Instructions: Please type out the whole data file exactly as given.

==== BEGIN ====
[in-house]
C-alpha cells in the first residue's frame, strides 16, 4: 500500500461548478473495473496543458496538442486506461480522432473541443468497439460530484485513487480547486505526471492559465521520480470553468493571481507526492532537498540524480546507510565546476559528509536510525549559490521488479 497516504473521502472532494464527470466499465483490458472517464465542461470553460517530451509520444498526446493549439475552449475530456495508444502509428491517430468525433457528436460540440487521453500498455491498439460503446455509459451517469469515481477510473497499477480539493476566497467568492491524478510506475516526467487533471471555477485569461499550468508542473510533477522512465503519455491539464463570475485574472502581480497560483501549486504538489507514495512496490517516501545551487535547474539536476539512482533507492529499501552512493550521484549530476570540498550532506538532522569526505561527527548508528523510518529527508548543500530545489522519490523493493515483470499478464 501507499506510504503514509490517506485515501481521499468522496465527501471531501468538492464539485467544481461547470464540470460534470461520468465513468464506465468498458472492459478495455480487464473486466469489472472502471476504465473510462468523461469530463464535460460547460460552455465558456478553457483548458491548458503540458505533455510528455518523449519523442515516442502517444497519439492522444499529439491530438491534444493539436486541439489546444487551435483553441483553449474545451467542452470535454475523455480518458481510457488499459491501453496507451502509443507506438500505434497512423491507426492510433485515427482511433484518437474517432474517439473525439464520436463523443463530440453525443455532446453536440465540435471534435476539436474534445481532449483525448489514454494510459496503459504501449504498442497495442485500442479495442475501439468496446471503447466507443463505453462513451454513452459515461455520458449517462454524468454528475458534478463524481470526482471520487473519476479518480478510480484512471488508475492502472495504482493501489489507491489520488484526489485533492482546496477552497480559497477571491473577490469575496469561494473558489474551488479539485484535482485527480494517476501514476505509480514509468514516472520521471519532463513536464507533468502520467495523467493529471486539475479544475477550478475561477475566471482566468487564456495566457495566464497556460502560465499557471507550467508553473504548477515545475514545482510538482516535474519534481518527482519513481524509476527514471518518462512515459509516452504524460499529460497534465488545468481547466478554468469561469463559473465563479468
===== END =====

[in-house]
C-alpha cells in the first residue's frame, strides 16, 4: 500500500461548478473495473496543458496538442486506461480522432473541443468497439460530484485513487480547486505526471492559465521520480470553468493571481507526492532537498540524480546507510565546476559528509536510525549559490521488479 497516504473521502472532494464527470466499465483490458472517464465542461470553460517530451509520444498526446493549439475552449475530456495508444502509428491517430468525433457528436460540440487521453500498455491498439460503446455509459451517469469515481477510473497499477480539493476566497467568492491524478510506475516526467487533471471555477485569461499550468508542473510533477522512465503519455491539464463570475485574472502581480497560483501549486504538489507514495512496490517516501545551487535547474539536476539512482533507492529499501552512493550521484549530476570540498550532506538532522569526505561527527548508528523510518529527508548543500530545489522519490523493493515483470499478464 501507499506510504503514509490517506485515501481521499468522496465527501471531501468538492464539485467544481461547470464540470460534470461520468465513468464506465468498458472492459478495455480487464473486466469489472472502471476504465473510462468523461469530463464535460460547460460552455465558456478553457483548458491548458503540458505533455510528455518523449519523442515516442502517444497519439492522444499529439491530438491534444493539436486541439489546444487551435483553441483553449474545451467542452470535454475523455480518458481510457488499459491501453496507451502509443507506438500505434497512423491507426492510433485515427482511433484518437474517432474517439473525439464520436463523443463530440453525443455532446453536440465540435471534435476539436474534445481532449483525448489514454494510459496503459504501449504498442497495442485500442479495442475501439468496446471503447466507443463505453462513451454513452459515461455520458449517462454524468454528475458534478463524481470526482471520487473519476479518480478510480484512471488508475492502472495504482493501489489507491489520488484526489485533492482546496477552497480559497477571491473577490469575496469561494473558489474551488479539485484535482485527480494517476501514476505509480514509468514516472520521471519532463513536464507533468502520467495523467493529471486539475479544475477550478475561477475566471482566468487564456495566457495566464497556460502560465499557471507550467508553473504548477515545475514545482510538482516535474519534481518527482519513481524509476527514471518518462512515459509516452504524460499529460497534465488545468481547466478554468469561469463559473465563479468